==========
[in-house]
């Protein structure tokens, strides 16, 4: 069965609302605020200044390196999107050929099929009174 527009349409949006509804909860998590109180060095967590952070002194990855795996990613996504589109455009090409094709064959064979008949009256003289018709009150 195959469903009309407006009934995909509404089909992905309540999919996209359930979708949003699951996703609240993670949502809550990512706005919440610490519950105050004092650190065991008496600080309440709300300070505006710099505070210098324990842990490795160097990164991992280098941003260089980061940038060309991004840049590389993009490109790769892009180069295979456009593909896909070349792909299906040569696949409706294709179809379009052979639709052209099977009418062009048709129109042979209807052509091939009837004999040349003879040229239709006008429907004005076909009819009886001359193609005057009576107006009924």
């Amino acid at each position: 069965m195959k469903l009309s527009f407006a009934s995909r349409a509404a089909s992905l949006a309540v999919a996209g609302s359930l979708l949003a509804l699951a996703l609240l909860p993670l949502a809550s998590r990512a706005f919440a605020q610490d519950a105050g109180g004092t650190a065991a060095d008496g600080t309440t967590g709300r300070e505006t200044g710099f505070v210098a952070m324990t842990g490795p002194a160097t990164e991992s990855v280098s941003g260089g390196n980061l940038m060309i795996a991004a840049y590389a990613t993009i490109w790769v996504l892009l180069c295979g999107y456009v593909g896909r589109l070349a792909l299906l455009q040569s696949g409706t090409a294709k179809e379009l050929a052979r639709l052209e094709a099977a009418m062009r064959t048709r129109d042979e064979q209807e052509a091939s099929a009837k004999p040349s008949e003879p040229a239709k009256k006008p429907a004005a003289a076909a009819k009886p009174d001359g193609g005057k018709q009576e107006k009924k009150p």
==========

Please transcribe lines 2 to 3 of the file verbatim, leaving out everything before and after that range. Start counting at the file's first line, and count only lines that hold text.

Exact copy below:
């Protein structure tokens, strides 16, 4: 069965609302605020200044390196999107050929099929009174 527009349409949006509804909860998590109180060095967590952070002194990855795996990613996504589109455009090409094709064959064979008949009256003289018709009150 195959469903009309407006009934995909509404089909992905309540999919996209359930979708949003699951996703609240993670949502809550990512706005919440610490519950105050004092650190065991008496600080309440709300300070505006710099505070210098324990842990490795160097990164991992280098941003260089980061940038060309991004840049590389993009490109790769892009180069295979456009593909896909070349792909299906040569696949409706294709179809379009052979639709052209099977009418062009048709129109042979209807052509091939009837004999040349003879040229239709006008429907004005076909009819009886001359193609005057009576107006009924």
């Amino acid at each position: 069965m195959k469903l009309s527009f407006a009934s995909r349409a509404a089909s992905l949006a309540v999919a996209g609302s359930l979708l949003a509804l699951a996703l609240l909860p993670l949502a809550s998590r990512a706005f919440a605020q610490d519950a105050g109180g004092t650190a065991a060095d008496g600080t309440t967590g709300r300070e505006t200044g710099f505070v210098a952070m324990t842990g490795p002194a160097t990164e991992s990855v280098s941003g260089g390196n980061l940038m060309i795996a991004a840049y590389a990613t993009i490109w790769v996504l892009l180069c295979g999107y456009v593909g896909r589109l070349a792909l299906l455009q040569s696949g409706t090409a294709k179809e379009l050929a052979r639709l052209e094709a099977a009418m062009r064959t048709r129109d042979e064979q209807e052509a091939s099929a009837k004999p040349s008949e003879p040229a239709k009256k006008p429907a004005a003289a076909a009819k009886p009174d001359g193609g005057k018709q009576e107006k009924k009150p």